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27 July 2006


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From the article: That such books might keep kids reading is a meager defense. If that's the point, asks Mary Burgess, a professor of English at the University of Notre Dame, "Why not have them read cereal boxes?"

First of all, let's not knock cereal boxes. On the back of Froot Loops the kids can find a great way to make a layered art piece using just a glass jar and Froot Loops. Quality stuff out there.

Second of all, umm, keeping kids reading is kind of the, umm, point. And summer reading maybe could be, umm, fun. And maybe libraries might have kind of, umm, thought of this and made the best decision.

Great "dead to me" reference. Watch Colbert Report much?


Thanks so much for linking to this article Leila - and for linking to Jen and Shannon's responses. I just went a little crazy over it at my site. Librarians, and their recommendations, had a huge impact on my life. I can't overstate that enough - huge impact. I don't know what would have happened if I had not been able to read all the sweet and silly stories I wanted before I was ready for the hard stuff. And in the summer? Classics only in the summer?

Wouldn't you like to know what the WSJ writer is reading right now? What are the odds it's a paperback mystery or romance?

But of course he/she is an adult - they are allowed to not be so serious.

Dead to me! WSJ is dead to us all! ha!


Jesus Christ, what a prick. Could he have used "formual fiction" more often? Or more inappropriately? I mean, not that he was trying to hide the fact that he hasn't read any of the books. "The description on the back..."

I mean: poor girl falls in love with rich employer? Formula fiction.
Guy tries to get home and has adventures along the way? Formula fiction.
Poor girl falls in love with rich guy, rich guy falls in love with poor girl, but misunderstandings keep them apart till the very end?

And of course, Black Beauty, Little Women and the Secret Garden were not at all popular in their own day. Nor do they continue to be popular and read or anything.

Damn. I wish you hadn't posted this, I'm really, really mad now.
On the bright side I just escaped from George with: the last (NO!) Bad Girls book, Caddy Ever After and Love Curse of the Rumbaughs.


Hey, the WSJ is the PERFECT SIZE for the bottom of the Parakeet Hilton.


"They put kids into a real comfort zone." Um, isn't that a little of the point? To make kids comfortable reading?


Well, I second the "what a prick" sentiment. And I'm really enjoying his "inspired" choices of Black Beauty and Little Women. Wow, where would you ever dig up those titles? Everything about this article smacks of "copy written to deadline by columnist who's dead inside." Hopefully next week he'll offer some inspired and daring adult reading choices like anything by Ernest Hemingway or John Steinbeck.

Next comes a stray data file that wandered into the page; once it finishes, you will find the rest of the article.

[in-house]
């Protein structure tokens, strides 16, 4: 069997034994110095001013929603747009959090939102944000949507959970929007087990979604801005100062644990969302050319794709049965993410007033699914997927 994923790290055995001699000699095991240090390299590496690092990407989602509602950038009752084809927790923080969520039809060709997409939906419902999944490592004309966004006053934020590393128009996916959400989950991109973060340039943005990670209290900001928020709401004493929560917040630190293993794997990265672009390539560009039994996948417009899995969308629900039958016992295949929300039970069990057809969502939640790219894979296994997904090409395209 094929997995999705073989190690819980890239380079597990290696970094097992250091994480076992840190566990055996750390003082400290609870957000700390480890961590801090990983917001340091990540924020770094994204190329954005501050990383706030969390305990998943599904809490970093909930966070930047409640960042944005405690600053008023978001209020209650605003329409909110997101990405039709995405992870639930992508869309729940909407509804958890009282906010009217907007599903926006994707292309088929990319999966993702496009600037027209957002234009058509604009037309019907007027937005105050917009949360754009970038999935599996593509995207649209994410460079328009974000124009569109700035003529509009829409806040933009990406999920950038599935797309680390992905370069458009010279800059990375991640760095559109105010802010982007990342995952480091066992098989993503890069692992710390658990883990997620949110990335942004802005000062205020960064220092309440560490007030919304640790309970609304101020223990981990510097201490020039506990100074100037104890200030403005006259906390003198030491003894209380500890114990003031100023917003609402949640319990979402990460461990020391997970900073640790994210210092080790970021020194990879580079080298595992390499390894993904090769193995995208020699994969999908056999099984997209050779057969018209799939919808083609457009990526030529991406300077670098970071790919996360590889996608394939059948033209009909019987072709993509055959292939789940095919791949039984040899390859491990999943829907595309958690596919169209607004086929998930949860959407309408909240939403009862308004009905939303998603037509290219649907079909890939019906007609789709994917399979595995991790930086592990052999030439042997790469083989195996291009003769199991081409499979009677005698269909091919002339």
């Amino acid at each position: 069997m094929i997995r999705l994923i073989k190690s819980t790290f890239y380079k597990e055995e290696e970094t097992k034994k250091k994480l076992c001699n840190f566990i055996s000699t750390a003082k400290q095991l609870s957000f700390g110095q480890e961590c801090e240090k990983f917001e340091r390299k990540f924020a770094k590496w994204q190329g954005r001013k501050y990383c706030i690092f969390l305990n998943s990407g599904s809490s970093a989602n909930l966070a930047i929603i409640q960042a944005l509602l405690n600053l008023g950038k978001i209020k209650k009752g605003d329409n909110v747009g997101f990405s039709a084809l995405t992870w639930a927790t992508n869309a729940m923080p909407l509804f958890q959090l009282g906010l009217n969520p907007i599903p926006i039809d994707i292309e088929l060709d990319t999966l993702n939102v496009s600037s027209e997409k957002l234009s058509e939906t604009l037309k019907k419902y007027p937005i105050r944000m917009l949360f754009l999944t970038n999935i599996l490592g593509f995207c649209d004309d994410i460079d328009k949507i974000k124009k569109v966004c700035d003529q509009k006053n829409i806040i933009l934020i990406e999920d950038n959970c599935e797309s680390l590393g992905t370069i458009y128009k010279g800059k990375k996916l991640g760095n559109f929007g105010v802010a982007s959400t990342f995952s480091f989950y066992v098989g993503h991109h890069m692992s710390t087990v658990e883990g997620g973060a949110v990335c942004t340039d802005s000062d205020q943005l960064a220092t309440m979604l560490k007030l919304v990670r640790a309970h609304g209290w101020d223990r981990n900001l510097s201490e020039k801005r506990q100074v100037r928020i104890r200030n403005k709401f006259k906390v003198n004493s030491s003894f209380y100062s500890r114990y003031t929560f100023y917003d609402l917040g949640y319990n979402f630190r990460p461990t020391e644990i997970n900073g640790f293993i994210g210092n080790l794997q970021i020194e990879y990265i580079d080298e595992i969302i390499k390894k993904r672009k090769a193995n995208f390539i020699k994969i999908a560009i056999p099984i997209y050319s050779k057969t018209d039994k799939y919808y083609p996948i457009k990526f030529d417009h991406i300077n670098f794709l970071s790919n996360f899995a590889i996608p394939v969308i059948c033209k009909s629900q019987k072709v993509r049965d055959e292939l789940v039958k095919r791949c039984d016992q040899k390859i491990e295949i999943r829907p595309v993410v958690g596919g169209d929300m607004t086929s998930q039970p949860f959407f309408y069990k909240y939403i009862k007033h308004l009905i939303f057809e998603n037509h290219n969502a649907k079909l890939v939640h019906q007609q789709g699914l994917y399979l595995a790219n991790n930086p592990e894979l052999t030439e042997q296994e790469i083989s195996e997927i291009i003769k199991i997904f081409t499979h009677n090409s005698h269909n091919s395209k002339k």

Jen Robinson

Love the "dead to me" title of your post. When I think of all of the GREAT children's books that I've read this year alone! We could feel sorry for this guy, who is clearly missing out. If only he hadn't been such a jerk about it. Way to make an enemy of librarians and booksellers everywhere!

Thanks for the link!


I hate to admit this, but I've never actually even SEEN the Colbert Report. We don't have cable, so the only TV shows we see are the ones we Netflix. I'm so lame.

"Poor girl falls for rich employer" -- Yes. Is it Jane Eyre or Maid in Manhattan?

Colleen talks about lame blurbs for good books over at Chasing Ray. Check it out.

Little Willow

As I posted at Tea Cozy, it sounds like, once again, someone wrote an article based on cover art and cover summaries instead of reading the books and truly knowing what they involve.

In a word - OY.

The Colbert Report rocks.

Becky Levine

I'm so glad you commented specifically on Tangerine. I haven't read it, but it's on my shelf--recommended by the wonderful people at Hicklebee's children's bookstore in Willow Glen, California--and they certainly didn't consider it garbage! I was pretty sure the article writer hadn't read it either; now I'm just about positive!

I put my two cents into this issue on my blog: http://beckylevine.livejournal.com The thing that gets me is that this woman talks about fluff and light reading as though they're bad. Let me tell you, I've had an incredibly busy summer, with lots of reading and writing that I had to do. At meals, at bedtime, when I crashed--thank goodness for the wonderfully written fluff of The Princess Diaries series--it's been the best escape I could have had.


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